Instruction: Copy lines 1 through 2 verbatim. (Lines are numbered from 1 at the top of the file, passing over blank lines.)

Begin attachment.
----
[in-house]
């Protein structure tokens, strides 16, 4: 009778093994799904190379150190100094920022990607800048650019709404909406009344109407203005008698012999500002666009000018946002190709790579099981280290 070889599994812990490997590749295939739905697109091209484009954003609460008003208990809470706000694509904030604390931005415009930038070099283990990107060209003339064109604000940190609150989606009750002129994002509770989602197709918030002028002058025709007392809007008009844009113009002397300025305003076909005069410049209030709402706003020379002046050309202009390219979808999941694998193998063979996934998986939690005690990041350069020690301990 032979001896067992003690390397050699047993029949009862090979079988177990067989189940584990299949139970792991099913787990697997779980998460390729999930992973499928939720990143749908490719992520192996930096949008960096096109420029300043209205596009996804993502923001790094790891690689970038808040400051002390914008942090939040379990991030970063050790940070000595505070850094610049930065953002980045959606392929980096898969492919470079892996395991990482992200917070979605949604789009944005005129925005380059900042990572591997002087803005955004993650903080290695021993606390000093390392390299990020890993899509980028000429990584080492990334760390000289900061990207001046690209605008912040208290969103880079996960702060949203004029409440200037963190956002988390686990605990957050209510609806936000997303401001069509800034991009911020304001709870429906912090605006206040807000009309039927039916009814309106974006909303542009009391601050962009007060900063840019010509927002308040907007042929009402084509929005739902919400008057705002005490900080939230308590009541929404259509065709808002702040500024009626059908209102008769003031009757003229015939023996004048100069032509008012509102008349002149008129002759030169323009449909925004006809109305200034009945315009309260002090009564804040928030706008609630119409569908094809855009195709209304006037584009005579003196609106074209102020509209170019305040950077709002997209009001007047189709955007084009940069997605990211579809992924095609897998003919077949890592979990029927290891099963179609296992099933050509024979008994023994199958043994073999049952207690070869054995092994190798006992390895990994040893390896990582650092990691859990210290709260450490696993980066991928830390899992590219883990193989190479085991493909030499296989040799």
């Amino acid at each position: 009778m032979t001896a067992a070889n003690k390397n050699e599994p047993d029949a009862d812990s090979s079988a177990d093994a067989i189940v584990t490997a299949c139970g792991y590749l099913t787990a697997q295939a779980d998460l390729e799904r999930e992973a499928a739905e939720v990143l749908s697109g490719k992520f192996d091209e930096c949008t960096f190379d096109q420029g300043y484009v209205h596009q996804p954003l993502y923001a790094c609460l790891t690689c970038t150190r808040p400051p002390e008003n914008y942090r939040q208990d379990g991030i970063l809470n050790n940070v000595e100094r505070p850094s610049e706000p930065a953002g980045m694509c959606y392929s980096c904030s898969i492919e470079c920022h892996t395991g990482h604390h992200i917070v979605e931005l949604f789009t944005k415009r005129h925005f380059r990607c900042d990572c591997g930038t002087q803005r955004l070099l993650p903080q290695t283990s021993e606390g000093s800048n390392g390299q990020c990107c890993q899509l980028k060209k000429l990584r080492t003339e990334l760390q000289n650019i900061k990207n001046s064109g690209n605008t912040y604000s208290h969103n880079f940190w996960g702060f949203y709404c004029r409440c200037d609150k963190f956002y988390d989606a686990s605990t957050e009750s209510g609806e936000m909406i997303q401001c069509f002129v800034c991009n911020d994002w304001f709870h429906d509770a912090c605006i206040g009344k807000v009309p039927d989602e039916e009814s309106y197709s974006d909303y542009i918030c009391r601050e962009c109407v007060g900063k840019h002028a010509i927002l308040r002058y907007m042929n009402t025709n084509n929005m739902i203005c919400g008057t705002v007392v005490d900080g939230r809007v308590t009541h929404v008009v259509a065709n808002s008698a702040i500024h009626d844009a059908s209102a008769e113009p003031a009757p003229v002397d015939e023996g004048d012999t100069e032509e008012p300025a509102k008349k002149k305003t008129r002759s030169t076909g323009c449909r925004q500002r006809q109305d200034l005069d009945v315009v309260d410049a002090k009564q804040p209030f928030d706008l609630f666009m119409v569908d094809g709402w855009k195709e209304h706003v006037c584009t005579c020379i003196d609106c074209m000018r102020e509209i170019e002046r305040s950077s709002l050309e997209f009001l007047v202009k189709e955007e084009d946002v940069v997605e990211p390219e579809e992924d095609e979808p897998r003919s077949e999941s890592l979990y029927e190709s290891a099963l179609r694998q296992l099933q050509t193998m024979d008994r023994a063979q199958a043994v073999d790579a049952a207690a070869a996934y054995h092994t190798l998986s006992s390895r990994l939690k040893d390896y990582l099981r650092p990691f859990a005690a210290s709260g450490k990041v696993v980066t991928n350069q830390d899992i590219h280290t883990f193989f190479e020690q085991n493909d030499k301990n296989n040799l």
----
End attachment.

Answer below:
[in-house]
């Protein structure tokens, strides 16, 4: 009778093994799904190379150190100094920022990607800048650019709404909406009344109407203005008698012999500002666009000018946002190709790579099981280290 070889599994812990490997590749295939739905697109091209484009954003609460008003208990809470706000694509904030604390931005415009930038070099283990990107060209003339064109604000940190609150989606009750002129994002509770989602197709918030002028002058025709007392809007008009844009113009002397300025305003076909005069410049209030709402706003020379002046050309202009390219979808999941694998193998063979996934998986939690005690990041350069020690301990 032979001896067992003690390397050699047993029949009862090979079988177990067989189940584990299949139970792991099913787990697997779980998460390729999930992973499928939720990143749908490719992520192996930096949008960096096109420029300043209205596009996804993502923001790094790891690689970038808040400051002390914008942090939040379990991030970063050790940070000595505070850094610049930065953002980045959606392929980096898969492919470079892996395991990482992200917070979605949604789009944005005129925005380059900042990572591997002087803005955004993650903080290695021993606390000093390392390299990020890993899509980028000429990584080492990334760390000289900061990207001046690209605008912040208290969103880079996960702060949203004029409440200037963190956002988390686990605990957050209510609806936000997303401001069509800034991009911020304001709870429906912090605006206040807000009309039927039916009814309106974006909303542009009391601050962009007060900063840019010509927002308040907007042929009402084509929005739902919400008057705002005490900080939230308590009541929404259509065709808002702040500024009626059908209102008769003031009757003229015939023996004048100069032509008012509102008349002149008129002759030169323009449909925004006809109305200034009945315009309260002090009564804040928030706008609630119409569908094809855009195709209304006037584009005579003196609106074209102020509209170019305040950077709002997209009001007047189709955007084009940069997605990211579809992924095609897998003919077949890592979990029927290891099963179609296992099933050509024979008994023994199958043994073999049952207690070869054995092994190798006992390895990994040893390896990582650092990691859990210290709260450490696993980066991928830390899992590219883990193989190479085991493909030499296989040799």